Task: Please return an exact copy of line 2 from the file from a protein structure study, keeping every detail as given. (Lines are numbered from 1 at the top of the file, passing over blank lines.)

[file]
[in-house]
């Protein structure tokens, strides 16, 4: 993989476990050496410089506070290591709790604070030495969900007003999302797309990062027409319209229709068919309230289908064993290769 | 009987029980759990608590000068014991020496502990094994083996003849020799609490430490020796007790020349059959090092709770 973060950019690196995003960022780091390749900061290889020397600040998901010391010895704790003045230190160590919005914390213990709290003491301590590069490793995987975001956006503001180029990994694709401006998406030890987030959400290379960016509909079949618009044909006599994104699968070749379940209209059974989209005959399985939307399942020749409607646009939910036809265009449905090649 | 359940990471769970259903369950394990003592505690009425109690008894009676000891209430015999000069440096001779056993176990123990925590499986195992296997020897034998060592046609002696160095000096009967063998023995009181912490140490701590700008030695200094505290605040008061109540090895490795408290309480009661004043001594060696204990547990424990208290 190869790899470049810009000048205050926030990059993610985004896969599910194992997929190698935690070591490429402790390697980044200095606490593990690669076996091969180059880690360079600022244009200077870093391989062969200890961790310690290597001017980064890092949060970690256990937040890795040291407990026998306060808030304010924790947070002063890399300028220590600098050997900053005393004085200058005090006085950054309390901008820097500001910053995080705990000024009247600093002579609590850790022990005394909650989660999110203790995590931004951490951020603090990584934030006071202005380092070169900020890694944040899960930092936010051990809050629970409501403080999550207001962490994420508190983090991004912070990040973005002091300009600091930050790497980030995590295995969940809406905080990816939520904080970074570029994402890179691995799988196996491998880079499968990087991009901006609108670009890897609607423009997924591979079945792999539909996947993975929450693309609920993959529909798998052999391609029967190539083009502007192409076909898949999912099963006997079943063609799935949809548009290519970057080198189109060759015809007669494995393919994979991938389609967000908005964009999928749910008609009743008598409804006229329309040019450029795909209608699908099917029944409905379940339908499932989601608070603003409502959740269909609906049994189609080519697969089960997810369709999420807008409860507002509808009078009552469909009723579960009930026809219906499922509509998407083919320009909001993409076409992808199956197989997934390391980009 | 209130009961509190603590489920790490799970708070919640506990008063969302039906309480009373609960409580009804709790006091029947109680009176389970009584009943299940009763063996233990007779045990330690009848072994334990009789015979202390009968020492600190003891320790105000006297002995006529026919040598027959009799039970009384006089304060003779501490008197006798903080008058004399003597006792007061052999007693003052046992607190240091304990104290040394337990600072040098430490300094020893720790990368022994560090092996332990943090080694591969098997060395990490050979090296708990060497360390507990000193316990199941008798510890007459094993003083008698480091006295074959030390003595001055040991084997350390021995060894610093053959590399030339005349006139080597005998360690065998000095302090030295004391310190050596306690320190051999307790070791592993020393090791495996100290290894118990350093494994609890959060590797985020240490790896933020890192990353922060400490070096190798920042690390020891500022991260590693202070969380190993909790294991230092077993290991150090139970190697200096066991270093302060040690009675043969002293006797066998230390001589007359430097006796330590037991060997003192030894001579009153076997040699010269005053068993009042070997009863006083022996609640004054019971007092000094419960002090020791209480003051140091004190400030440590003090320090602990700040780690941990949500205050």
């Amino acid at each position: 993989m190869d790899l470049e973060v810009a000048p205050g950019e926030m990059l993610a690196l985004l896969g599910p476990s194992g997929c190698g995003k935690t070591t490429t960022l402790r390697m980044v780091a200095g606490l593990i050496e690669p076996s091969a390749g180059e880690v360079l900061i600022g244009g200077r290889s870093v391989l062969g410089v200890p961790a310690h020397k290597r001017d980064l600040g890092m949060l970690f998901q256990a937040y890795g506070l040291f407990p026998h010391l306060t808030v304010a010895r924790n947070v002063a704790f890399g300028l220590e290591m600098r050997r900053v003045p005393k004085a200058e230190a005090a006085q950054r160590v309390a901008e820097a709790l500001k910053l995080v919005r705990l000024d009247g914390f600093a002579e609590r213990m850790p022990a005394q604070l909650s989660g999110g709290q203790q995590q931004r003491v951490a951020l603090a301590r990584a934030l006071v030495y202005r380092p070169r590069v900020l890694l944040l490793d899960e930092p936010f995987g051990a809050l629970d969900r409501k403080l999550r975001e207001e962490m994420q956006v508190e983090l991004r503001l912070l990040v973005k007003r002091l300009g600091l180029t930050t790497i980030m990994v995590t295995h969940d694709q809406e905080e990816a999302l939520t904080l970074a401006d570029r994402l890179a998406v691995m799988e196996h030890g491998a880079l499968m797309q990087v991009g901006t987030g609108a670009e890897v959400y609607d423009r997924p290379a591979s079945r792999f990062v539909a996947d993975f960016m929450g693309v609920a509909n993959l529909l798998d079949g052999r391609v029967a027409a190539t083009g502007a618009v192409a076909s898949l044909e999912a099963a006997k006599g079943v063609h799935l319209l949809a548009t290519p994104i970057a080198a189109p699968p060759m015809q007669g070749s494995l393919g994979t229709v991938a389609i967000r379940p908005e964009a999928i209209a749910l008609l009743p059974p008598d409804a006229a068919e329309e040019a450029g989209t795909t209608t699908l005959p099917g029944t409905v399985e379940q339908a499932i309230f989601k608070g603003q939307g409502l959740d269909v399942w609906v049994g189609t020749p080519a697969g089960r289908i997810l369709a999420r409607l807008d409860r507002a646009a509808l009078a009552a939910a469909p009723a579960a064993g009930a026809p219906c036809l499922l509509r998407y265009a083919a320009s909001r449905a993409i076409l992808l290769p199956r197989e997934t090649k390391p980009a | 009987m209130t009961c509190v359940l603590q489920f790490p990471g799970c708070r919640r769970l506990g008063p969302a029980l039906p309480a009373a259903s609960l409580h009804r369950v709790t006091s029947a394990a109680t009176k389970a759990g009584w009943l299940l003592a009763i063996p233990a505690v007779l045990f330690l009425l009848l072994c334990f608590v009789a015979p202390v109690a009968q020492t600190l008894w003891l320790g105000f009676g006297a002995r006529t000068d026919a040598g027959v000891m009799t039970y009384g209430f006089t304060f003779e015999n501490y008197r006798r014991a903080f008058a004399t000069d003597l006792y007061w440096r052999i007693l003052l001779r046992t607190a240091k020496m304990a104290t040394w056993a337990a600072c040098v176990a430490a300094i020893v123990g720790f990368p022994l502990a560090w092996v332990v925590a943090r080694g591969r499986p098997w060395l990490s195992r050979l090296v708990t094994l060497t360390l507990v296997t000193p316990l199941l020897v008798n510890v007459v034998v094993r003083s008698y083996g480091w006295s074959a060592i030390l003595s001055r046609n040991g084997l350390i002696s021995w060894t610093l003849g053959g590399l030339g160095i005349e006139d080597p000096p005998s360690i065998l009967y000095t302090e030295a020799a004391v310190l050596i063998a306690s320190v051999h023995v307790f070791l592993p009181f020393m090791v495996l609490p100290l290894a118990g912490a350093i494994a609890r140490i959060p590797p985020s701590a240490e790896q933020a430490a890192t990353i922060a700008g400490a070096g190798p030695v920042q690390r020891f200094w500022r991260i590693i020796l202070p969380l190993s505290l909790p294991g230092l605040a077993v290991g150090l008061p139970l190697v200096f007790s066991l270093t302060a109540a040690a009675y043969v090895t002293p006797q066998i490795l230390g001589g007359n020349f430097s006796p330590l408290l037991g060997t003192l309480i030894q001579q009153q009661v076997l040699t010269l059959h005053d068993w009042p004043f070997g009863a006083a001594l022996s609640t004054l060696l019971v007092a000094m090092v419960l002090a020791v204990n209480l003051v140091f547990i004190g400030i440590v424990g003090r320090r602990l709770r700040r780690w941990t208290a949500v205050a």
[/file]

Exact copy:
């Protein structure tokens, strides 16, 4: 993989476990050496410089506070290591709790604070030495969900007003999302797309990062027409319209229709068919309230289908064993290769 | 009987029980759990608590000068014991020496502990094994083996003849020799609490430490020796007790020349059959090092709770 973060950019690196995003960022780091390749900061290889020397600040998901010391010895704790003045230190160590919005914390213990709290003491301590590069490793995987975001956006503001180029990994694709401006998406030890987030959400290379960016509909079949618009044909006599994104699968070749379940209209059974989209005959399985939307399942020749409607646009939910036809265009449905090649 | 359940990471769970259903369950394990003592505690009425109690008894009676000891209430015999000069440096001779056993176990123990925590499986195992296997020897034998060592046609002696160095000096009967063998023995009181912490140490701590700008030695200094505290605040008061109540090895490795408290309480009661004043001594060696204990547990424990208290 190869790899470049810009000048205050926030990059993610985004896969599910194992997929190698935690070591490429402790390697980044200095606490593990690669076996091969180059880690360079600022244009200077870093391989062969200890961790310690290597001017980064890092949060970690256990937040890795040291407990026998306060808030304010924790947070002063890399300028220590600098050997900053005393004085200058005090006085950054309390901008820097500001910053995080705990000024009247600093002579609590850790022990005394909650989660999110203790995590931004951490951020603090990584934030006071202005380092070169900020890694944040899960930092936010051990809050629970409501403080999550207001962490994420508190983090991004912070990040973005002091300009600091930050790497980030995590295995969940809406905080990816939520904080970074570029994402890179691995799988196996491998880079499968990087991009901006609108670009890897609607423009997924591979079945792999539909996947993975929450693309609920993959529909798998052999391609029967190539083009502007192409076909898949999912099963006997079943063609799935949809548009290519970057080198189109060759015809007669494995393919994979991938389609967000908005964009999928749910008609009743008598409804006229329309040019450029795909209608699908099917029944409905379940339908499932989601608070603003409502959740269909609906049994189609080519697969089960997810369709999420807008409860507002509808009078009552469909009723579960009930026809219906499922509509998407083919320009909001993409076409992808199956197989997934390391980009 | 209130009961509190603590489920790490799970708070919640506990008063969302039906309480009373609960409580009804709790006091029947109680009176389970009584009943299940009763063996233990007779045990330690009848072994334990009789015979202390009968020492600190003891320790105000006297002995006529026919040598027959009799039970009384006089304060003779501490008197006798903080008058004399003597006792007061052999007693003052046992607190240091304990104290040394337990600072040098430490300094020893720790990368022994560090092996332990943090080694591969098997060395990490050979090296708990060497360390507990000193316990199941008798510890007459094993003083008698480091006295074959030390003595001055040991084997350390021995060894610093053959590399030339005349006139080597005998360690065998000095302090030295004391310190050596306690320190051999307790070791592993020393090791495996100290290894118990350093494994609890959060590797985020240490790896933020890192990353922060400490070096190798920042690390020891500022991260590693202070969380190993909790294991230092077993290991150090139970190697200096066991270093302060040690009675043969002293006797066998230390001589007359430097006796330590037991060997003192030894001579009153076997040699010269005053068993009042070997009863006083022996609640004054019971007092000094419960002090020791209480003051140091004190400030440590003090320090602990700040780690941990949500205050």